Further details of the battery destined for the much anticipated Volkswagen ID.3 – and future ID. models – have been released. Promising fast charging, a long lifespan that is guaranteed by VW, a range of up to almost 350 miles and VW-developed wall box options, it's little wonder that over 15,000 people have already joined the queue to get one.
VW is making a departure from its existing range of EVs with the ID.3 and subsequent ID models by offering them with a choice of battery capacities. Obviously, this isn't exactly ground-breaking across the market as a whole, but for those keen to remain with the German brand, or move to it from – say – a Renault, choice is a big plus.
Whilst we don't know the exact capacities that VW will be offering, we do know that the WLTP ranges will start at 205 miles (similar to the Vauxhall Corsa-e and Peugeot e-208) and top out at 342 miles. This not only offers flexibility in terms of a buyer's preferences – in that a city-dweller might go for a shorter range and shorter charge times – but will also make lower capacity options less expensive. The estimated starting price is around £26,000.
A key attraction of the ID.3 for many people will be its charging capacity of up to 125kW, which is faster than anything yet released in the segment. In the real world, this means that an ID.3 with the highest capacity battery would gain over 160 miles of range for a charge time of just 30 minutes. Given the ID.3’s range of almost 350 miles from full, in the real world owners could complete a 500 mile journey interrupted by a single, 30 minute fast charge.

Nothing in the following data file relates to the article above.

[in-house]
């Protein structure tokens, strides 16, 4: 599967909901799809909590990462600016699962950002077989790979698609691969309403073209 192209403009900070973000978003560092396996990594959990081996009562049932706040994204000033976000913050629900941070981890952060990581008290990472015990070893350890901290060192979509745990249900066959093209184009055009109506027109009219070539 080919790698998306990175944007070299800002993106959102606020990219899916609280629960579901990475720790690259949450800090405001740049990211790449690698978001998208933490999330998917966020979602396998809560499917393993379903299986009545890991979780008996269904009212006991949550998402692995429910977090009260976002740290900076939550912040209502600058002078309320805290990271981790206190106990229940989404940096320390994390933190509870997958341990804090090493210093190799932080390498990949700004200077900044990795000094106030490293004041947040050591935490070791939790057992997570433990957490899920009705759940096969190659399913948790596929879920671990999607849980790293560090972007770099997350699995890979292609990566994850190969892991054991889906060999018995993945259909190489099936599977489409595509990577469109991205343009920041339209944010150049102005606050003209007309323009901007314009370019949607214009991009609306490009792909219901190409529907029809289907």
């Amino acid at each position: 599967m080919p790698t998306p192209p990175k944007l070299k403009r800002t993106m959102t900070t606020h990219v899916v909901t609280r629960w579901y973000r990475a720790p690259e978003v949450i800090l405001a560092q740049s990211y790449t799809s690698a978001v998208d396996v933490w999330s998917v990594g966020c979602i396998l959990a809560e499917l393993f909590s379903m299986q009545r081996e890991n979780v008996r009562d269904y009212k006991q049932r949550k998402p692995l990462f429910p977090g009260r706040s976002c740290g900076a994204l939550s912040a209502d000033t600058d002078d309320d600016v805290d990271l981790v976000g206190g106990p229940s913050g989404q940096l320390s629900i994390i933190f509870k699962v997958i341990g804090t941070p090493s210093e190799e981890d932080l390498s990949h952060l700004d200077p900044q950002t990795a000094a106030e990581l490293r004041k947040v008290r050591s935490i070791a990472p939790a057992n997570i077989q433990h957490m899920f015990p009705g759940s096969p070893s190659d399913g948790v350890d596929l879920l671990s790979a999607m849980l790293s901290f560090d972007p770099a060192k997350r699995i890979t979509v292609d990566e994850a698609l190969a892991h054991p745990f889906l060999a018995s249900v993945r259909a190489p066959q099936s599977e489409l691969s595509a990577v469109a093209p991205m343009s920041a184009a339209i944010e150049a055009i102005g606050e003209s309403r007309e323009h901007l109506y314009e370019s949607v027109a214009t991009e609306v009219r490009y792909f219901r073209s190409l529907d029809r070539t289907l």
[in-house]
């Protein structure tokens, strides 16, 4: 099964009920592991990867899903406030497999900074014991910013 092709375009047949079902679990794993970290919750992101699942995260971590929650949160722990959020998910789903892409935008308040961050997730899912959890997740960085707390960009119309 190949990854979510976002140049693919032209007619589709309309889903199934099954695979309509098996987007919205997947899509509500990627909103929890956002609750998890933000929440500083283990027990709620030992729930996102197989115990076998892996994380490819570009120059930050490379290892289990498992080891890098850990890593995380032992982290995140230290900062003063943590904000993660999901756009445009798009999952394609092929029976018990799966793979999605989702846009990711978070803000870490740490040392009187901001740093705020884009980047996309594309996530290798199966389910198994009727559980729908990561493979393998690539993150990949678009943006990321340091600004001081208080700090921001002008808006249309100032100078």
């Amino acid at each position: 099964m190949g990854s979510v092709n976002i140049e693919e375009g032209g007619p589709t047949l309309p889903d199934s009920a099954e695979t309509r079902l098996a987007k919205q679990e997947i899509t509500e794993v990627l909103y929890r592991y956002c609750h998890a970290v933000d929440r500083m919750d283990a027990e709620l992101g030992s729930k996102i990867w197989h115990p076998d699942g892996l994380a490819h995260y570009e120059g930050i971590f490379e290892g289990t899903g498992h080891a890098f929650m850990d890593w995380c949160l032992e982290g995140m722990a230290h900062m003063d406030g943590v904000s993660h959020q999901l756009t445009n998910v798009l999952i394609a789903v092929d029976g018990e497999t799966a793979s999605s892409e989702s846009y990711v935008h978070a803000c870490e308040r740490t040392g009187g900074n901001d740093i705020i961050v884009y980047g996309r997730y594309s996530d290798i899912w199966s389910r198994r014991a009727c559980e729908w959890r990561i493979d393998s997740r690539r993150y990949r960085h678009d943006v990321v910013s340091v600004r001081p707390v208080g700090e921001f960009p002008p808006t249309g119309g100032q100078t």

As is becoming a bit of an industry standard now, Volkswagen guarantees that ID. batteries will retain at least 70 per cent of their 'as new' capacity after eight years or 100,000 miles.
According to its own research, Volkswagen expects that around half of all ID. charging operations will take place at owners' homes and a further 20 per cent at their workplace. As such, it has developed a range of wall boxes suitable for these applications which will provide juice at up to 11kW AC. This equates to a zero-to-full battery over the course of a working day, or if left overnight.
A further 25 per cent of charging operations are estimated to take place at public charging stations, and five per cent at motorway charge points, which is where the higher capacity fast chargers fit into the equation.
Volkswagen is pinning much of its electric future on the success of the ID.3 and its subsequent iterations in all their forms. Even the world record-setting ID.R racing car is demonstrating both VW's investment in technology and its desire to show it off. Now, the brand is nearing the time that it makes the leap from the development phase onto the road, with production set to begin later this year and deliveries early in 2020.